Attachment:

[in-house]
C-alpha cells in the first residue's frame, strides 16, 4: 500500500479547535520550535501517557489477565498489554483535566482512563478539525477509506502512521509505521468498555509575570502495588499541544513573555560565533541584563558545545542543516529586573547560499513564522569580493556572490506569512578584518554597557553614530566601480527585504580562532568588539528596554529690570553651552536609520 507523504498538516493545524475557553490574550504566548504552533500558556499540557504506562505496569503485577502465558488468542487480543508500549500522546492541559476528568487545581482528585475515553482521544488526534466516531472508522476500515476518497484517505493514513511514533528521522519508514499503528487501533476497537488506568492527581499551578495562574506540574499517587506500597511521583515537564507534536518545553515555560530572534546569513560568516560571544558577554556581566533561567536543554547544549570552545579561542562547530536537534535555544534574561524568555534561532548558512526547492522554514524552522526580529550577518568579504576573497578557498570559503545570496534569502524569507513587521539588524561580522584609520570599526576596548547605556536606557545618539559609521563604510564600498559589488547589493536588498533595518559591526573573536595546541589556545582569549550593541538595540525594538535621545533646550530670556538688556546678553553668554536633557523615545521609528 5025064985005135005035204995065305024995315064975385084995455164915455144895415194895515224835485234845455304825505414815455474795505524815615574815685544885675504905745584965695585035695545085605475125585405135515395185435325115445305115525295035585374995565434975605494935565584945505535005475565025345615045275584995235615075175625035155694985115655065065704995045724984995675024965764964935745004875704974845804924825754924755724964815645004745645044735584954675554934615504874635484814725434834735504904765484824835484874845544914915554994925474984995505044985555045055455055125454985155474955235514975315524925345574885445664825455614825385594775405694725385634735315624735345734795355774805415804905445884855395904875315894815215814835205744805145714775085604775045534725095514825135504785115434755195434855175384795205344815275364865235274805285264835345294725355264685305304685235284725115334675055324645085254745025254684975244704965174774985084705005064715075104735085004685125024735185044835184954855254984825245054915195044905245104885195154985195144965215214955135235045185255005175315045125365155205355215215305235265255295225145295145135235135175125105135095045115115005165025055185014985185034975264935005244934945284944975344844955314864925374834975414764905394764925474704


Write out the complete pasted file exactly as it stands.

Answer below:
[in-house]
C-alpha cells in the first residue's frame, strides 16, 4: 500500500479547535520550535501517557489477565498489554483535566482512563478539525477509506502512521509505521468498555509575570502495588499541544513573555560565533541584563558545545542543516529586573547560499513564522569580493556572490506569512578584518554597557553614530566601480527585504580562532568588539528596554529690570553651552536609520 507523504498538516493545524475557553490574550504566548504552533500558556499540557504506562505496569503485577502465558488468542487480543508500549500522546492541559476528568487545581482528585475515553482521544488526534466516531472508522476500515476518497484517505493514513511514533528521522519508514499503528487501533476497537488506568492527581499551578495562574506540574499517587506500597511521583515537564507534536518545553515555560530572534546569513560568516560571544558577554556581566533561567536543554547544549570552545579561542562547530536537534535555544534574561524568555534561532548558512526547492522554514524552522526580529550577518568579504576573497578557498570559503545570496534569502524569507513587521539588524561580522584609520570599526576596548547605556536606557545618539559609521563604510564600498559589488547589493536588498533595518559591526573573536595546541589556545582569549550593541538595540525594538535621545533646550530670556538688556546678553553668554536633557523615545521609528 5025064985005135005035204995065305024995315064975385084995455164915455144895415194895515224835485234845455304825505414815455474795505524815615574815685544885675504905745584965695585035695545085605475125585405135515395185435325115445305115525295035585374995565434975605494935565584945505535005475565025345615045275584995235615075175625035155694985115655065065704995045724984995675024965764964935745004875704974845804924825754924755724964815645004745645044735584954675554934615504874635484814725434834735504904765484824835484874845544914915554994925474984995505044985555045055455055125454985155474955235514975315524925345574885445664825455614825385594775405694725385634735315624735345734795355774805415804905445884855395904875315894815215814835205744805145714775085604775045534725095514825135504785115434755195434855175384795205344815275364865235274805285264835345294725355264685305304685235284725115334675055324645085254745025254684975244704965174774985084705005064715075104735085004685125024735185044835184954855254984825245054915195044905245104885195154985195144965215214955135235045185255005175315045125365155205355215215305235265255295225145295145135235135175125105135095045115115005165025055185014985185034975264935005244934945284944975344844955314864925374834975414764905394764925474704